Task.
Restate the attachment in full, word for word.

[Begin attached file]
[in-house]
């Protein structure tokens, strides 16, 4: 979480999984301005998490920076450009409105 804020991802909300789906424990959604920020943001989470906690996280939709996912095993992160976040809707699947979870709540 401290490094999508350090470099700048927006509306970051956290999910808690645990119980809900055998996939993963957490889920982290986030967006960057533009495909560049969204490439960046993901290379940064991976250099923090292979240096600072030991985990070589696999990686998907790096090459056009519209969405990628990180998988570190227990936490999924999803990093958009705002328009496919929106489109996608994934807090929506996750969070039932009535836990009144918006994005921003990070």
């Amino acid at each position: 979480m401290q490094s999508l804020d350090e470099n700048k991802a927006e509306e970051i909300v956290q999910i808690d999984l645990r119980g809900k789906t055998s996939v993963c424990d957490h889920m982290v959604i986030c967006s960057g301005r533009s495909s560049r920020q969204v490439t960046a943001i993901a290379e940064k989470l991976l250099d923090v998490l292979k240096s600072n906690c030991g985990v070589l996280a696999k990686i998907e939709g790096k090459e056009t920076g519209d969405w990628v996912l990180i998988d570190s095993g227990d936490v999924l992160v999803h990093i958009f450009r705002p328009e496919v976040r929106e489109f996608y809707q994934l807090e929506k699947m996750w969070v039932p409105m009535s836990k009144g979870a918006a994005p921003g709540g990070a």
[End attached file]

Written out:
[in-house]
């Protein structure tokens, strides 16, 4: 979480999984301005998490920076450009409105 804020991802909300789906424990959604920020943001989470906690996280939709996912095993992160976040809707699947979870709540 401290490094999508350090470099700048927006509306970051956290999910808690645990119980809900055998996939993963957490889920982290986030967006960057533009495909560049969204490439960046993901290379940064991976250099923090292979240096600072030991985990070589696999990686998907790096090459056009519209969405990628990180998988570190227990936490999924999803990093958009705002328009496919929106489109996608994934807090929506996750969070039932009535836990009144918006994005921003990070």
């Amino acid at each position: 979480m401290q490094s999508l804020d350090e470099n700048k991802a927006e509306e970051i909300v956290q999910i808690d999984l645990r119980g809900k789906t055998s996939v993963c424990d957490h889920m982290v959604i986030c967006s960057g301005r533009s495909s560049r920020q969204v490439t960046a943001i993901a290379e940064k989470l991976l250099d923090v998490l292979k240096s600072n906690c030991g985990v070589l996280a696999k990686i998907e939709g790096k090459e056009t920076g519209d969405w990628v996912l990180i998988d570190s095993g227990d936490v999924l992160v999803h990093i958009f450009r705002p328009e496919v976040r929106e489109f996608y809707q994934l807090e929506k699947m996750w969070v039932p409105m009535s836990k009144g979870a918006a994005p921003g709540g990070a």